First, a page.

My thinking changed when I took on writing a book app intended to improve kid’s nutrition habits. My publisher wanted me to do a second book app in my BRAVE ROONEY series and, because I’m such a health nut, I figured I could teach kids about nutrition while they mostly had fun. As I started to research kid’s nutrition and interviewed a few dieticians, I became increasingly aware that Childhood Obesity is a problem that can’t be ignored. It poses a bigger challenge to our society than I could imagine – involving both young and old. I was first shocked to learn that one in every three children (ages 2 – 19) is overweight or obese, and that it costs $19,000 extra per child when comparing lifetime medical costs to those of an average weight child, according to an analysis conducted by researchers at the Duke Global Health Institute.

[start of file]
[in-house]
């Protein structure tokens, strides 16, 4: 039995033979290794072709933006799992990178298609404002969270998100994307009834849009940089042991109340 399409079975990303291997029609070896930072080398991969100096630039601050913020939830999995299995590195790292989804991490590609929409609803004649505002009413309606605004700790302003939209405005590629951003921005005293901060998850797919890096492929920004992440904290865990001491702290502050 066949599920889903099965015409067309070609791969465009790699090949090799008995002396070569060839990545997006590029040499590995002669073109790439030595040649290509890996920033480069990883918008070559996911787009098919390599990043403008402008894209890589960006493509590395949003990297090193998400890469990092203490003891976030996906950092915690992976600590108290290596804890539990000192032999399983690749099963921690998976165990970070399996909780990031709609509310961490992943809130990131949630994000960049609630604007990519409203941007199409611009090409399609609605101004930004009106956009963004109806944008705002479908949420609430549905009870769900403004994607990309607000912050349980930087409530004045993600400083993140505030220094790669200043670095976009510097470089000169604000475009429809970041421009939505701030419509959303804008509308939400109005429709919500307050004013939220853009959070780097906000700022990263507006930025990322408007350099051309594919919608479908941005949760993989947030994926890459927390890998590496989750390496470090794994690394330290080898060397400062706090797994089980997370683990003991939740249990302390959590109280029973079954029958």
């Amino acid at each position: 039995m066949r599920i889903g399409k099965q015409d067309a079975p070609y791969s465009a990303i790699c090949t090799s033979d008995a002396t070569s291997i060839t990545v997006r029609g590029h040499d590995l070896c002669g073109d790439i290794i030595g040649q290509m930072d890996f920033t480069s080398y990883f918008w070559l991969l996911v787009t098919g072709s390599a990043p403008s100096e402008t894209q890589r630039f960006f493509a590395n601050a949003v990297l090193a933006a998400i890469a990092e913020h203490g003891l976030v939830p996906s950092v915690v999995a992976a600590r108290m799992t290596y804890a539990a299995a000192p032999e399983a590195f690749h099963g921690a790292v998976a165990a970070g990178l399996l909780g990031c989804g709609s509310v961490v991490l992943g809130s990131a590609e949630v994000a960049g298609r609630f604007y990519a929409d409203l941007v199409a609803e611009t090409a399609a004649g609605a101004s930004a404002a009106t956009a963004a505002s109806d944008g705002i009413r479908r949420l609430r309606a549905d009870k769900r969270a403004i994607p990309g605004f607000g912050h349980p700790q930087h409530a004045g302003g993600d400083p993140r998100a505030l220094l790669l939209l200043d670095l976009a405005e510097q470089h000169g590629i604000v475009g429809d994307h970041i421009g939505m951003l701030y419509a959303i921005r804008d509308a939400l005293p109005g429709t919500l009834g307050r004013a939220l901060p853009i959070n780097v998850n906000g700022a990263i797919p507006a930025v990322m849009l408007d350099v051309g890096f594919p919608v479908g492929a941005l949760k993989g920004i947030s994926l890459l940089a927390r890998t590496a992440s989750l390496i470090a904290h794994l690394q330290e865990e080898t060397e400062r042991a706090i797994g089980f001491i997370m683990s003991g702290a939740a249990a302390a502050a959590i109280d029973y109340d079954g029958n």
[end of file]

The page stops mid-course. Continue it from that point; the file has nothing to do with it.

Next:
One thing I learned from the endless Affordable Care Act media coverage – whether it be from the Democratic or Republican side — was how closely connected everyone’s healthcare is, and there are real limits to the amount of available financial resources that can go toward keeping us all healthy. The brutal truth is: an overweight kid scarfing down his second bag of potato chips might soon prevent someone older from having a life-saving MRI.
With each new damaging fact I learned about Childhood Obesity, I became a proselyte, mostly because the fix seems to be so easy. All parents need to do is change some shopping and meal preparation habits and get their kids moving. I’m no psychologist, but I’d bet there are countless ways to influence kids to exercise more and to avoid fast food when it’s possible. Another thing I learned was the importance of family, and how eating (and preparing) more meals together can help reduce Childhood Obesity.